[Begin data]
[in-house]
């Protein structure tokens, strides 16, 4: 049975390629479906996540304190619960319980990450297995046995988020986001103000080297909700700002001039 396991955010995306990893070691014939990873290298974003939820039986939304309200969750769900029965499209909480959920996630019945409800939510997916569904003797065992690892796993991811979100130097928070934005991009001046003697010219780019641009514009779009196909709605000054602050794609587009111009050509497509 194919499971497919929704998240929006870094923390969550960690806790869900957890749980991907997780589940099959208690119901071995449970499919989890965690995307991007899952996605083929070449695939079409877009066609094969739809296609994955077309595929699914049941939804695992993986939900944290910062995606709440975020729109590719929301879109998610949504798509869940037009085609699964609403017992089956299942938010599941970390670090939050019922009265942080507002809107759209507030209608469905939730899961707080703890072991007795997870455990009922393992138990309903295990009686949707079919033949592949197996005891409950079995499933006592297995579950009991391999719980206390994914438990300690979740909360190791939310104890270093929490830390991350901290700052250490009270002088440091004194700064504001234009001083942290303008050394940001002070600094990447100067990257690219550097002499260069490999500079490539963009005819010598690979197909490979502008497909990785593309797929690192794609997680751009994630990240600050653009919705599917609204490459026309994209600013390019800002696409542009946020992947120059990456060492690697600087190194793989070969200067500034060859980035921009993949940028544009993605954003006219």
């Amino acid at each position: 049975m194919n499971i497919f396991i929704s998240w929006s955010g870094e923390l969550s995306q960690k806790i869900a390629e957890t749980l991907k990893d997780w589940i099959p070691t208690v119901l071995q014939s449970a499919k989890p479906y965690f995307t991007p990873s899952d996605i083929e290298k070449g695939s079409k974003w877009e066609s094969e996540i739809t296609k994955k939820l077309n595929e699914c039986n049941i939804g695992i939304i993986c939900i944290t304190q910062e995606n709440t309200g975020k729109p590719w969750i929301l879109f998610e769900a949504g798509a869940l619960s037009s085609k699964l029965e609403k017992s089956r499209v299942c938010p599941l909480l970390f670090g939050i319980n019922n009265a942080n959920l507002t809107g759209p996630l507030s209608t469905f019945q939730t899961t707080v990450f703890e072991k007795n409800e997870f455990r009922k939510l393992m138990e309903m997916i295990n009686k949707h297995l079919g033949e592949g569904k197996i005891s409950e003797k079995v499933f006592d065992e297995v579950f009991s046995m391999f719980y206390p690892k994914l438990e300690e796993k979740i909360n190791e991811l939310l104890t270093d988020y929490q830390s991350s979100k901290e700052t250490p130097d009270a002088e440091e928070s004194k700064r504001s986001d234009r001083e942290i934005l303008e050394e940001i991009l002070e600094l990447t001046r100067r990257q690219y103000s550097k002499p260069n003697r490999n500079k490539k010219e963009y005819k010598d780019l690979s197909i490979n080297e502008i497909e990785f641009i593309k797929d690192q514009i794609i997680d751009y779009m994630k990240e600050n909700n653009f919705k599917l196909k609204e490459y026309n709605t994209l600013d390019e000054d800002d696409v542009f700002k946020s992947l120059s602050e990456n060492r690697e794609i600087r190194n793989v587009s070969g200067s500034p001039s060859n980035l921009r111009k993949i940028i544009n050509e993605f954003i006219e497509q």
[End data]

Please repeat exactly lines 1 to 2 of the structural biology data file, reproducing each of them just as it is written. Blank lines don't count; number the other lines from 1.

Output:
[in-house]
């Protein structure tokens, strides 16, 4: 049975390629479906996540304190619960319980990450297995046995988020986001103000080297909700700002001039 396991955010995306990893070691014939990873290298974003939820039986939304309200969750769900029965499209909480959920996630019945409800939510997916569904003797065992690892796993991811979100130097928070934005991009001046003697010219780019641009514009779009196909709605000054602050794609587009111009050509497509 194919499971497919929704998240929006870094923390969550960690806790869900957890749980991907997780589940099959208690119901071995449970499919989890965690995307991007899952996605083929070449695939079409877009066609094969739809296609994955077309595929699914049941939804695992993986939900944290910062995606709440975020729109590719929301879109998610949504798509869940037009085609699964609403017992089956299942938010599941970390670090939050019922009265942080507002809107759209507030209608469905939730899961707080703890072991007795997870455990009922393992138990309903295990009686949707079919033949592949197996005891409950079995499933006592297995579950009991391999719980206390994914438990300690979740909360190791939310104890270093929490830390991350901290700052250490009270002088440091004194700064504001234009001083942290303008050394940001002070600094990447100067990257690219550097002499260069490999500079490539963009005819010598690979197909490979502008497909990785593309797929690192794609997680751009994630990240600050653009919705599917609204490459026309994209600013390019800002696409542009946020992947120059990456060492690697600087190194793989070969200067500034060859980035921009993949940028544009993605954003006219």